Many investors are looking at China in search of higher returns. And huge funds are available. Globally, private-equity funds raised US$246 billion last year, compared with US$97 billion in 2003, according to Thomson Venture Economics. Goldman is part of the trend, making investments -- and, like specialized Asian investors -- using its regional experience to find capital-hungry Hong Kong companies that have low valuations but good growth prospects.

"Most of your returns should be coming from this area," says Ms. Liu of Atlantis, "but they require tremendous expertise."

Goldman's latest deal, with Techpacific Capital this month, veered into different territory, with no China angle.

With interests from London to Japan to Louisiana, Techpacific changed into a merchant bank-cum-gas exploration company after the collapse of the technology market made its original mandate, as an incubator for technology companies, untenable. Techpacific is a holding company with an 81% stake in London-listed merchant bank, Crosby Capital Partners, which in turn owns 28% of a Japan-listed company, IB Daiwa.

To raise capital for IB Daiwa's gas-exploration projects at three Louisiana sites, Techpacific began talking to bankers to sell a bond convertible into Techpacific's shares and exchangeable into those of Crosby. That is when Goldman swooped in, offering to take the deal on its own books without a road show.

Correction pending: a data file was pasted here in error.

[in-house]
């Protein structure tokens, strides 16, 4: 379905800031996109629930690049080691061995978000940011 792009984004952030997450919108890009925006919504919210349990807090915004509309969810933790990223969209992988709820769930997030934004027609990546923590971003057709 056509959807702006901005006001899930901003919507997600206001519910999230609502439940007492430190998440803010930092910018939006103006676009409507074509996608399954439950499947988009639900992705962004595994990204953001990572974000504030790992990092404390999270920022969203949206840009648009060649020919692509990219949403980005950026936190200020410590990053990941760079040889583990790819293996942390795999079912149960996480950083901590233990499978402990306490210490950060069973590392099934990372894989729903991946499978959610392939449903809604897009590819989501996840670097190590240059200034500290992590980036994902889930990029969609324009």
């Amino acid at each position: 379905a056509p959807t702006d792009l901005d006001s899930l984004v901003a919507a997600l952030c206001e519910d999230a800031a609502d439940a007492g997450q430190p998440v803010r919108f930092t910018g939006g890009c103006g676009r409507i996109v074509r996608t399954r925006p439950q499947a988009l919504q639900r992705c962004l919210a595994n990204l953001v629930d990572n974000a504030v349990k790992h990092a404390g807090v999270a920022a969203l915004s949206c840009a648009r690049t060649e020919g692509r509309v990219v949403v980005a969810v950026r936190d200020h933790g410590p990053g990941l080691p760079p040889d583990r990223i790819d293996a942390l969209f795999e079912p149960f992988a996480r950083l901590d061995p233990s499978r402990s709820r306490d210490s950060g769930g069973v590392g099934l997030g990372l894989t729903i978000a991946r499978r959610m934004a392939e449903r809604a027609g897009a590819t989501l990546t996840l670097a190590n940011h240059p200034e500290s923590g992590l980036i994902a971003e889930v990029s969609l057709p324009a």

On March 6, the two parties the completed the US$75 million deal. The five-year bond is convertible into Techpacific's shares at HK$0.7665 or exchangeable into Crosby shares at 99.75 pence (US$1.75). At the time, Techpacific shares were trading at HK$0.75. Subsequently they rose to HK$0.81, but yesterday were back to HK$0.75. Goldman may have sold some of its exposure to DKR Capital Partners, a Stamford, Connecticut, hedge fund that disclosed an interest in Techpacific to Hong Kong's stock exchange. Goldman declined to comment.

Write to Kate Linebaugh at kate.linebaugh@wsj.com